As blessed as our family is, no one was born with a silver spoon in their mouth. We have hired our own children on occasion when money is needed/wanted, or when we desire the services they can provide. We also treat them to family vacations—which is a joy for us!
We are thrilled that we have raised children who ARE responsible—financially and otherwise. I always encourage other parents to start early and find age-appropriate ways to address finances. For more ideas, see this article adapted from Perpetual Wealth: “How to Raise Financially Responsible Children.” Another good resource is the book, The Opposite of Spoiled, by Ron Lieber.
#2: Resist the Temptation to Do Too Much!
One of the gifts of money—besides what it can buy—is the way that it can help a person grow up!
Do you want to buy something? Great—figure out how you can earn or otherwise afford it.
Want to earn more? Awesome—figure out what that will require. You may need new skills, more education, a mentor or the ability to network or negotiate more effectively.
Want to start a business or invest in rental homes? No problem—as long as you’re up for a real-world education with some serious learning curves.
Unfortunately, some parents can’t resist doing for their adult children what they could learn to do for themselves! The authors of The Millionaire Next Door called it “economic outpatient care.” Whatever you call it, it can cripple adult children economically, keeping them dependent and entitled.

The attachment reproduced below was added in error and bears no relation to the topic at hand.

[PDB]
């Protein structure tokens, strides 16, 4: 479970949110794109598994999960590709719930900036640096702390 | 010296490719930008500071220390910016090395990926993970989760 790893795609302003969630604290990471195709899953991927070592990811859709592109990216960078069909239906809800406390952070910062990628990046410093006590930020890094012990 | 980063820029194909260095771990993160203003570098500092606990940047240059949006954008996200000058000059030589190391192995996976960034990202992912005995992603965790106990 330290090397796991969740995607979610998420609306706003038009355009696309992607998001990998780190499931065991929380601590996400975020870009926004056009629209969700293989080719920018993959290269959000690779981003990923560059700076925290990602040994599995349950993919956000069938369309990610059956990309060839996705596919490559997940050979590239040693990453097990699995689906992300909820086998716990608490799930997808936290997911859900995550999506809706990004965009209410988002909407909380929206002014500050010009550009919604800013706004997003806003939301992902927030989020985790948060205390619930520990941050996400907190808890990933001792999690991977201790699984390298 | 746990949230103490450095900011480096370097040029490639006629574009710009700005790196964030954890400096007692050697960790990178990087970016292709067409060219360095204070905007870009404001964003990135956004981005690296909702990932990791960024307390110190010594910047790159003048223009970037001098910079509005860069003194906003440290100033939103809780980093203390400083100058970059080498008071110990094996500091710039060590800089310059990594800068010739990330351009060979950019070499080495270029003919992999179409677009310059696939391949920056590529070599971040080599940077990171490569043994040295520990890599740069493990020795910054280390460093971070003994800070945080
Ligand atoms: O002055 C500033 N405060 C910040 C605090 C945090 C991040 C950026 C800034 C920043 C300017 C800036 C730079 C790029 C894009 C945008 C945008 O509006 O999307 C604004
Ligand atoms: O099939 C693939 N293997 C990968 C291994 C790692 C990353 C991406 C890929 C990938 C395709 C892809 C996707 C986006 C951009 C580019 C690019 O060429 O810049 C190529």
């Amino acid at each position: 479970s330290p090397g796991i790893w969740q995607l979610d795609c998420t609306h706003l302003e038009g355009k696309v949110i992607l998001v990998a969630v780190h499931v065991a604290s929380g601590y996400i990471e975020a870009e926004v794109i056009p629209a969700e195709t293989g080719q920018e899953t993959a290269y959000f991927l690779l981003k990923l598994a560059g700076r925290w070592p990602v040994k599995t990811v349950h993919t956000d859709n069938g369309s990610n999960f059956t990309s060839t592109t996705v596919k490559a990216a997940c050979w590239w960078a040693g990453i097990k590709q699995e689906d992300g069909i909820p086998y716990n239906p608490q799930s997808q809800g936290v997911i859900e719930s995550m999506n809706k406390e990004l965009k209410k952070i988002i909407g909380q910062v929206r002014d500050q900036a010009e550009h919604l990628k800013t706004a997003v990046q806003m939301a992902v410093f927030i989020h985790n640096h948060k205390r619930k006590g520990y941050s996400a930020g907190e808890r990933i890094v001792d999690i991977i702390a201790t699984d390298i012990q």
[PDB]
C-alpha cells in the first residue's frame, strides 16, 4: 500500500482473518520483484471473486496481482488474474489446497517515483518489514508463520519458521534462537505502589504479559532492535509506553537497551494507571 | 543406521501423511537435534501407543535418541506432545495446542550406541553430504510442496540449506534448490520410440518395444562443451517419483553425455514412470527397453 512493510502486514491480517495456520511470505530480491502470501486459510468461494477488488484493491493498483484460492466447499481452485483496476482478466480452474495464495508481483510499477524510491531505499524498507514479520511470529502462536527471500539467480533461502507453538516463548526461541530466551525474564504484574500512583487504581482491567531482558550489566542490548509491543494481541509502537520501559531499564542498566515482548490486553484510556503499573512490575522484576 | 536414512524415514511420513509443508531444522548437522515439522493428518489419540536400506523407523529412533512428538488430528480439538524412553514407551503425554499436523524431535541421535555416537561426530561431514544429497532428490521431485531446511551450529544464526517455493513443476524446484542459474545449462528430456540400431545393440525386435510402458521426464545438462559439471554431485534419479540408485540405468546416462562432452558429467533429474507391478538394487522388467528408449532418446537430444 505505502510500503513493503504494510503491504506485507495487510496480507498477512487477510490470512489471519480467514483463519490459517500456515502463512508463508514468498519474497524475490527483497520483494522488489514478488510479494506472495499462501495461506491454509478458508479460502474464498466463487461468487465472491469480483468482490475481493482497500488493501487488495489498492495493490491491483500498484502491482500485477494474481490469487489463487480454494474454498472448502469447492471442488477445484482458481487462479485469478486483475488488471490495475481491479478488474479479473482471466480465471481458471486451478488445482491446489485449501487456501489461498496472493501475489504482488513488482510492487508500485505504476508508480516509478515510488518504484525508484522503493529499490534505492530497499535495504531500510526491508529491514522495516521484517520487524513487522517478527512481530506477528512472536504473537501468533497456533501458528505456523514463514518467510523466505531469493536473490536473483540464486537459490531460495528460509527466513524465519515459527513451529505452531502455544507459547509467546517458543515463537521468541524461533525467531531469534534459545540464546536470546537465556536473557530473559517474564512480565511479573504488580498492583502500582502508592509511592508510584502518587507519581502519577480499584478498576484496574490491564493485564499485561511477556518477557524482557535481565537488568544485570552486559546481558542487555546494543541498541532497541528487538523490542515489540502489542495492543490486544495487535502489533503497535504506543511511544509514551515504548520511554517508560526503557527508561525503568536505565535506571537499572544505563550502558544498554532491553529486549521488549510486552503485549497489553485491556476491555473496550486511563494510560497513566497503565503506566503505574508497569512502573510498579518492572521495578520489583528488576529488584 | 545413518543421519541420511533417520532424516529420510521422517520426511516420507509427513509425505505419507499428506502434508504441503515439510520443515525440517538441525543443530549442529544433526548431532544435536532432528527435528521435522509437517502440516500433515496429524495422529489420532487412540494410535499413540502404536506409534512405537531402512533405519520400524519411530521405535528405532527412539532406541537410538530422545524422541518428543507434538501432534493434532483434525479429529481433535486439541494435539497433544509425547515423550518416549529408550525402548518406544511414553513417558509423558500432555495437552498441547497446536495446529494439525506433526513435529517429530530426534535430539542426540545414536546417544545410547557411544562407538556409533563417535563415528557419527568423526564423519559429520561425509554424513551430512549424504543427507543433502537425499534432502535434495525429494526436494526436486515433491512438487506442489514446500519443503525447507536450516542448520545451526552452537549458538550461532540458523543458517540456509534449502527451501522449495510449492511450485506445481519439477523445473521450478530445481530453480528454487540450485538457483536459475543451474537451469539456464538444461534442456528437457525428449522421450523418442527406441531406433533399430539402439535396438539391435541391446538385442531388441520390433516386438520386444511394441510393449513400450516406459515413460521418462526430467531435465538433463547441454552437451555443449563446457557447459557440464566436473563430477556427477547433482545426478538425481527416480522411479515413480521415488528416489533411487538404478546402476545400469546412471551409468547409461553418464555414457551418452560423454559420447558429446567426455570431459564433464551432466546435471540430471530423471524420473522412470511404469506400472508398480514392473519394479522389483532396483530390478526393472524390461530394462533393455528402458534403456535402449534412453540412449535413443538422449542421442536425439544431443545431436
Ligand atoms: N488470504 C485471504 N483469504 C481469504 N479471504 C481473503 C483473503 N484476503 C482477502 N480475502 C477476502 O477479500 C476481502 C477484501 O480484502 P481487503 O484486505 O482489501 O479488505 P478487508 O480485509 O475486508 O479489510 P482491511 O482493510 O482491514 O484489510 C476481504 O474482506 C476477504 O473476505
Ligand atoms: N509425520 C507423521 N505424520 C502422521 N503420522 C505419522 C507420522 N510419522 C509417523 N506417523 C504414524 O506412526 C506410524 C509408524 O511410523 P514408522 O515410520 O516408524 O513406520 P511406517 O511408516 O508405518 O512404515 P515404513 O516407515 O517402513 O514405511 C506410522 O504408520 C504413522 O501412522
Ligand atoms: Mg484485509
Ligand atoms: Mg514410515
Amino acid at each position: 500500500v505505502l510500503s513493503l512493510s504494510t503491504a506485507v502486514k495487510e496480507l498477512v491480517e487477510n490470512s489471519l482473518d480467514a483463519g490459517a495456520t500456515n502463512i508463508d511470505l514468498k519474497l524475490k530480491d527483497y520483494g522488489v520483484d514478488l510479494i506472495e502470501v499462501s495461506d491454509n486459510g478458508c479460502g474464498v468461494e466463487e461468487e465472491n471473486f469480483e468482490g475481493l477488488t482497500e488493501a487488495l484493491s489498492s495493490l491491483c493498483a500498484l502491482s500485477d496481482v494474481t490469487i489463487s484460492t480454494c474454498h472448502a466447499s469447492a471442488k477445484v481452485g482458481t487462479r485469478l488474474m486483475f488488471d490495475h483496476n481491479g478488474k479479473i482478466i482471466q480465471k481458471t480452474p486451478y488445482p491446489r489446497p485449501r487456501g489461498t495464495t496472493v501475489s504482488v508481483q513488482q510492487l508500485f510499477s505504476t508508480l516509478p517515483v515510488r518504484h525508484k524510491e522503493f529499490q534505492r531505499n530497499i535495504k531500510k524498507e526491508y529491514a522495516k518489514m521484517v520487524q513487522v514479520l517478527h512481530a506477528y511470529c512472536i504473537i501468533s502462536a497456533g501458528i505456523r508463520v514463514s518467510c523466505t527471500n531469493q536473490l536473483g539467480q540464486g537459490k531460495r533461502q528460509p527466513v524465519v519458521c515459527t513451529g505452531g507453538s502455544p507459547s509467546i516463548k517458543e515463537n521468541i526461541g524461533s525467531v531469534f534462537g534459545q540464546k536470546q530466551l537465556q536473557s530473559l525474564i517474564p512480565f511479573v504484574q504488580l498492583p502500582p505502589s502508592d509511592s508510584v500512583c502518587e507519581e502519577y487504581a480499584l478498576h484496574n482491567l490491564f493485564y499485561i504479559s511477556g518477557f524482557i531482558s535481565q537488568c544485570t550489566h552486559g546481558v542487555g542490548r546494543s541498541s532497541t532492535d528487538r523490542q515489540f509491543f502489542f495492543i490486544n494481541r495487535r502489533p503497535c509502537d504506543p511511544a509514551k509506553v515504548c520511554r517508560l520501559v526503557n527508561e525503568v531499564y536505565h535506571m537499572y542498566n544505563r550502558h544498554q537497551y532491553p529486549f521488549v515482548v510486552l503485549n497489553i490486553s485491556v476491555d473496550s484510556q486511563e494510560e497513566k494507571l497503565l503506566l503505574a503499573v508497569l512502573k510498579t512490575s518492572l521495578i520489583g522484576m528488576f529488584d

The truth is, the more you do for your adult children, the less they tend to do for themselves. Not because they are lazy or bad, but because necessity actually IS the mother of invention! Financial realities encourage a person to leave their comfort zones and become creative and productive.
It’s one thing to help a child buy their first home, start a business, or navigate a crisis. But when you are still paying their rent or other regular expenses past the point where they could be independent, you’re part of the problem.
What’s the solution? Ideally, don’t let an unhealthy dependence begin in the first place! And whether or not it has, there is always an opportunity to set boundaries and allow teens and adult children to develop their independence. You may find this article helpful: “Financial Maturity: 7 Stages of ‘Adulting’ with Money.”
#3: Realize the True Wealth of your Family
Usually when people talk about generational wealth, they mean financial wealth. However, truly wealthy families have an expanded understanding of wealth. Families that grow and keep wealth successfully know that the true capital of the family is NOT held in bank accounts or portfolios.
The greatest treasure of any family is found in its members—the people that comprise it. This can also be referred to as a family’s human capital. Wise families invest in education, training, networking and mentorship to support and enhance the human capital of its members. Financial capital is deployed in service of human capital. It is not used to subsidize consumer-based lifestyles of family members in the process of becoming independent.
In one survey, the majority of affluent parents revealed they were not even discussing matters of money and inheritance with their adult children. Not one word.
Now, do you think this makes the next generation MORE prepared—or less prepared? The answer is obvious. The more blindsided your beneficiaries are, the less prepared they will be!